Regardless of your yearly income, if you have full Medicaid coverage and are in a nursing home (such as a skilled nursing facility or intermediate care facility) or you have full Medicaid and receive home and community-based services (HCBS), you will not pay anything for your prescription drugs, as long as your plan covers the drugs you need and the nursing home buys them at a pharmacy that is in the plan’s network. If you are in a nursing home, but not on full Medicaid, you will still have to pay a co-pay for your drugs.
Other Beneficiaries with Limited Incomes and Resources
If you are not automatically eligible for Extra Help, but you have limited income and resources, you may still qualify for Extra Help.
Receiving Extra Help is generally a two-step process for people who do not automatically qualify; that is, if you do not have Medicaid, an MSP or SSI. First, you need to complete an application for Extra Help through the Social Security Administration (SSA). Then, you should enroll in a prescription drug plan to begin using the benefit. If you apply and qualify for Extra Help but do not choose a plan yourself, Medicare will enroll you in a plan available to you for zero premium.
Applications for Extra Help are available from your local Social Security or Medicaid office (see Additional Resources for contact information). You can also submit an application online through SSA’s website at www.ssa.gov.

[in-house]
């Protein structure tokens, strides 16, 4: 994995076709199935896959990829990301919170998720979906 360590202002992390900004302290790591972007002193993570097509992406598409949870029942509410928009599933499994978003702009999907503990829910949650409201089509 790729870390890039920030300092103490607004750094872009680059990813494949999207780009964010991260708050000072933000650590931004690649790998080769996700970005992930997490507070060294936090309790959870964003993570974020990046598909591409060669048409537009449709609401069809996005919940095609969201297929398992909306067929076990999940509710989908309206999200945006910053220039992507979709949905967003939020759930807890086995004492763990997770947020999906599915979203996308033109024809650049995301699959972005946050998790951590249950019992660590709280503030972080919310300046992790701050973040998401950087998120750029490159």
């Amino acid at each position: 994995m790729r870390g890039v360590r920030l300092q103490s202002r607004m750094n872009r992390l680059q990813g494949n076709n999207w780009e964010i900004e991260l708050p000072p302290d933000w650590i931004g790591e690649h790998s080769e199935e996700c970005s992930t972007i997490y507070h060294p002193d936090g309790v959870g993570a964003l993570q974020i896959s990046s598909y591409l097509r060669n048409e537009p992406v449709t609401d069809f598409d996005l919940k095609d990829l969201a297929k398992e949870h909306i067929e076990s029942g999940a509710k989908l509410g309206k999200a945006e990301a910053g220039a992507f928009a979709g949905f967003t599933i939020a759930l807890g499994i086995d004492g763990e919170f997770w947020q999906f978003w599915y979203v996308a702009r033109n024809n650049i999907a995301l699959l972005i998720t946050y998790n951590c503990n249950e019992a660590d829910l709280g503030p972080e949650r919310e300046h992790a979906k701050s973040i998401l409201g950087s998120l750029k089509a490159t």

There is no charge for applying, even if you don’t qualify. You need to provide information about your income and resources but do not need to provide any documentation confirming that information. If you do not have all of the information available, fill out what you know and mail or submit the application online. Someone from SSA will call you and help you complete the rest of the application over the phone or follow up with any further questions.
If you are approved for Extra Help, the amount of assistance you get depends on your income and assets. You will either get Full Extra Help or Partial Extra Help.
- If your annual income is up to $15,080 for an individual ($20,426 for a couple) in 2012 and your assets are up to $8,440 for an individual ($13,410 for a couple), you will get Full Extra Help. You will pay no deductible or monthly premium as long as you are enrolled in a premium-free (benchmark) plan. You will pay $2.60 for generic drugs and $6.50 for brand-name drugs for drugs that are on your plan’s formulary. After your total drug spending reaches $6,658, you will not have to pay anything for your prescription drugs in 2012.